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Computing Christoffel Symbols HELP!! (Relativity / Maths) Watch

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    Hey everyone! Need help in understanding how these Christoffel Symbels were computed? I know they used the formula for the "connection" but still can't seem to get my head round how it works? Or does anyone have an alternative method? THANKSS!!
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    Could someone also explain how the got the metrics. Many thankss
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    (Original post by Nazzy_HCrest)
    Could someone also explain how the got the metrics. Many thankss
    Well, from the very little that I've just learnt through Google - one of the ways to get the 2-sphere is to imaging the 3-sphere then restrict it to constant radius.

    Since, the 3-sphere has ds^2 = dr^2 +r^2 d\theta^2 + r^2 \sin^2 \theta d\phi^2 then restricting r=R (the unit 2-sphere):

    ds^2 = R^2 d \theta^2 + R^2 \sin^2 \theta d\phi^2, as a matrix, you can represent this as:

    \displaystyle g_{ij} = \begin{pmatrix} R^2 & 0 \\ 0 & R^2 \sin^2 \theta\end{pmatrix} which reduces to your matrix if we take R=1 (i.e: the unit 2-sphere)

    The inverse is readily obtainable as g^{ij} = \begin{pmatrix} \frac{1}{R^2} & 0 \\ 0 & \frac{1}{R^2 \sin^2 \theta} \end{pmatrix}.

    Although there are more intuitive ways to get this metic, such as specifying the symemtries you require, three independent rotations and then finding the 2-sphere via that. Or you could look for 2-dim spaces with constant curvature or compute the metric for a general 2-dim geometry and then impose constant curvature that gives a set of DE's which you can then use to get this metric.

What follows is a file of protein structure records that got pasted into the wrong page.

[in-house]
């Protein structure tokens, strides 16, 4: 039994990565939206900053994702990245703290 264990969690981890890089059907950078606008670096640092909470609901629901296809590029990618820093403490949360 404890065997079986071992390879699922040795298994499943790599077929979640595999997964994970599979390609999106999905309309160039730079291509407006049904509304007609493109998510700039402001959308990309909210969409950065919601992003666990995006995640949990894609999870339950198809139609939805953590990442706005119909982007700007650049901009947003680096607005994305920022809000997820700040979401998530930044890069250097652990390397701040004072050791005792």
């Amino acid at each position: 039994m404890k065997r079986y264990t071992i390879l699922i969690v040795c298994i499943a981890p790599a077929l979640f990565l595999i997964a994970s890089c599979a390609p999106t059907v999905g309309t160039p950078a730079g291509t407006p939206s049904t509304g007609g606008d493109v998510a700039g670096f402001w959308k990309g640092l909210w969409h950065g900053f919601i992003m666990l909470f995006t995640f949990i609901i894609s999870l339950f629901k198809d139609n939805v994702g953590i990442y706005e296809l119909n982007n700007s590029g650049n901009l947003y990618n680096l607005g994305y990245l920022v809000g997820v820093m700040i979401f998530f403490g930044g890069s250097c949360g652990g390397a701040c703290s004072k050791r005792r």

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    (Original post by Zacken)
    Well, from the very little that I've just learnt through Google - one of the ways to get the 2-sphere is to imaging the 3-sphere then restrict it to constant radius.

    Since, the 3-sphere has ds^2 = dr^2 +r^2 d\theta^2 + r^2 \sin^2 \theta d\phi^2 then restricting r=R (the unit 2-sphere):

    ds^2 = R^2 d \theta^2 + R^2 \sin^2 \theta d\phi^2, as a matrix, you can represent this as:

    \displaystyle g_{ij} = \begin{pmatrix} R^2 & 0 \\ 0 & R^2 \sin^2 \theta\end{pmatrix} which reduces to your matrix if we take R=1 (i.e: the unit 2-sphere)

    The inverse is readily obtainable as g^{ij} = \begin{pmatrix} \frac{1}{R^2} & 0 \\ 0 & \frac{1}{R^2 \sin^2 \theta} \end{pmatrix}.

    Although there are more intuitive ways to get this metic, such as specifying the symemtries you require, three independent rotations and then finding the 2-sphere via that. Or you could look for 2-dim spaces with constant curvature or compute the metric for a general 2-dim geometry and then impose constant curvature that gives a set of DE's which you can then use to get this metric.
    That's fantastic! Could you possibly explain how you represented it as the matrix? Thanks a million for taking the time to help!!
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    (Original post by Nazzy_HCrest)
    That's fantastic! Could you possibly explain how you represented it as the matrix? Thanks a million for taking the time to help!!
    I'm only an A-Level student, so I'm likely to be extremely useless, but I believe that the matrix comes by considering the basis vectors of your metric. We, have: g_{ij} = \mathbf{e}_i \cdot \mathbf{e}_{j}, does this seem familiar to you?

    In general: ds^2 = g_{ij}d\theta^i d\phi^j = g_{11}(d\theta)^2 + 2g_{12}d\theta d\phi + g_{22}(d\phi)^2 but for the 2-sphere, we have ds^2 = R^2 d\theta^2 +R^2 \sin^2 \theta d\phi^2, so we get: g_{22} = R^2 \sin^2 \theta and g_{11} = R^2 which allows us to write down our matrix right away.
 
 
 
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